Everyone heard about the great Target credit-card hack of 2013.
It was a nightmare scenario — a massive security breach came to light as Black Friday and the holiday shopping season began. A lack of comprehensive security testing resulted in a situation that caused damage to Target's reputation, with subsequent reparations totaling $148 million to date, according to the New York Times. The long-term effects related to loss of consumer confidence remain to be seen.
What many people didn't hear about was how hackers entered Target's network. It wasn't quite like when 20th-century diamond dealers first learned thieves could enter through climate-control ducts, but these hackers did sneak into Target's network via one region's HVAC provider. And that kind of break-in should be just as nerve-racking for modern businesses.
Cyberattacks seem to come from new places every day. No longer do hackers have to kick down the proverbial front door. Whether it's Cross-Site Scripting or entering through a tangential third party, hackers have become increasingly creative and frighteningly effective. These newsworthy horror stories are living proof that comprehensive security solutions are no longer optional.
Still don't believe me?
Home Depot recently admitted to a massive security breach that meant hackers were reading credit-card numbers from stores' scanners starting in April 2014 or earlier. In the ensuing fallout, various parties have admitted that card numbers were not encrypted in the processing system and hackers likely had been accessing data from over 2,000 Home Depot stores for at least a year. With so many card numbers accessed, it's little surprise that the culprits were able to guess a sufficient number of three-digit security codes to sell card information on the black market.
No matter how large or small your company is, it's always possible to avoid disastrous debacles. But you have to start by acknowledging the complexity of network security, as teams and applications can number in the hundreds and thousands. And, as we've come to understand, cybersecurity is increasingly an all-or-nothing proposition. Critical applications seem obvious, but it's the hidden background processes that typically allow hackers a way in undetected.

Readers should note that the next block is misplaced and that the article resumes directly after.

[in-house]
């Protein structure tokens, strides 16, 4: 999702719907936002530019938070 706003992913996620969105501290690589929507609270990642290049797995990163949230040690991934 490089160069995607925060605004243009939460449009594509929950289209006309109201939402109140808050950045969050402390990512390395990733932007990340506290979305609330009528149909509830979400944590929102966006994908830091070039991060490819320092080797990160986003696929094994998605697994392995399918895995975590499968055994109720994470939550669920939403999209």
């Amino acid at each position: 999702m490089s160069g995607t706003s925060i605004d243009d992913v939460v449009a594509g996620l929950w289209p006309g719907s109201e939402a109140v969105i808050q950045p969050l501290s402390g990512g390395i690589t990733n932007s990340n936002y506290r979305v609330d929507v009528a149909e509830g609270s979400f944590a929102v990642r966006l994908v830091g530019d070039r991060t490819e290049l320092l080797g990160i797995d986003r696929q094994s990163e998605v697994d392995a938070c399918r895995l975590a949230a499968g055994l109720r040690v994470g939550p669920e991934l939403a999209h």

Once you admit how daunting it sounds, it's time to find a security solution that makes it easy. Fear not — they do exist, and with the increasing ingenuity of cybercriminals, the only security that works at all is the security that tests, tracks and protects every application and third-party app in your network. Failing to be comprehensive is like investing a million bucks in a new alarm system and forgetting to put bars over the AC vents.
Without up-to-date defenses and comprehensive security testing that involves all third-party applications, companies are vulnerable to staggering attacks. In this changing cybersecurity landscape, Target and the Home Depot were the unfortunate test cases in evolving attack and defense methods. It is becoming increasingly clear that security must be comprehensive and proactive, while enterprises are still learning that implementing first-rate defenses is easier than it sounds.
Between the retailers, customers and credit-card companies caught in the crossfire, the losses are staggering. It is no exaggeration to say that with the right security-testing services, billions of dollars and countless man-hours could have been saved (and gray hairs avoided). If it were that easy to save so much money on anything else, it would be the largest news story of the year. The value proposition offered by a fully compliant security system is unprecedented.
Though one might suggest that Escape From Alcatraz or the original Italian Job are classic movies with quaint plot lines that rely on old-school escape techniques, things are surprisingly similar in the Internet Age. All it takes is one stingy security manager or air duct — er, air duct repairman's laptop — and suddenly the criminals have done the impossible. Escaped from the inescapable, stolen the unstealable. Next time anyone raises eyebrows at how much it'll cost to get your security services up to date, just tell them how much money you're saving them. Or show 'em Escape From Alcatraz. Those guys can probably see The Rock from their office windows.
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